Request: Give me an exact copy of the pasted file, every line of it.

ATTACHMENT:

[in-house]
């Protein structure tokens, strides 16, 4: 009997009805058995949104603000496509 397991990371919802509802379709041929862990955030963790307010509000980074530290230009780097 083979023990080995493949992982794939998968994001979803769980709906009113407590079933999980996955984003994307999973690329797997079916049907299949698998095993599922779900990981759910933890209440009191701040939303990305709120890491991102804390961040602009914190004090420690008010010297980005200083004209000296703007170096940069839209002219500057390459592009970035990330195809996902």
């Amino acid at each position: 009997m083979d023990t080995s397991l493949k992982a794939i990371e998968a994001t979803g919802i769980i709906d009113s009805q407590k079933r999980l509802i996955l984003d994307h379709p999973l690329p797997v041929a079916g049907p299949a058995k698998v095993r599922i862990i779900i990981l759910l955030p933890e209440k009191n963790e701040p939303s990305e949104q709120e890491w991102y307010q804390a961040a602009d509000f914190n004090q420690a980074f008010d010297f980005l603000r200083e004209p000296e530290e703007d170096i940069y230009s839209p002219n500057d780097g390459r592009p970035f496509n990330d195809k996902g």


[in-house]
């Protein structure tokens, strides 16, 4: 009997009805058995949104603000496509 397991990371919802509802379709041929862990955030963790307010509000980074530290230009780097 083979023990080995493949992982794939998968994001979803769980709906009113407590079933999980996955984003994307999973690329797997079916049907299949698998095993599922779900990981759910933890209440009191701040939303990305709120890491991102804390961040602009914190004090420690008010010297980005200083004209000296703007170096940069839209002219500057390459592009970035990330195809996902």
């Amino acid at each position: 009997m083979d023990t080995s397991l493949k992982a794939i990371e998968a994001t979803g919802i769980i709906d009113s009805q407590k079933r999980l509802i996955l984003d994307h379709p999973l690329p797997v041929a079916g049907p299949a058995k698998v095993r599922i862990i779900i990981l759910l955030p933890e209440k009191n963790e701040p939303s990305e949104q709120e890491w991102y307010q804390a961040a602009d509000f914190n004090q420690a980074f008010d010297f980005l603000r200083e004209p000296e530290e703007d170096i940069y230009s839209p002219n500057d780097g390459r592009p970035f496509n990330d195809k996902g």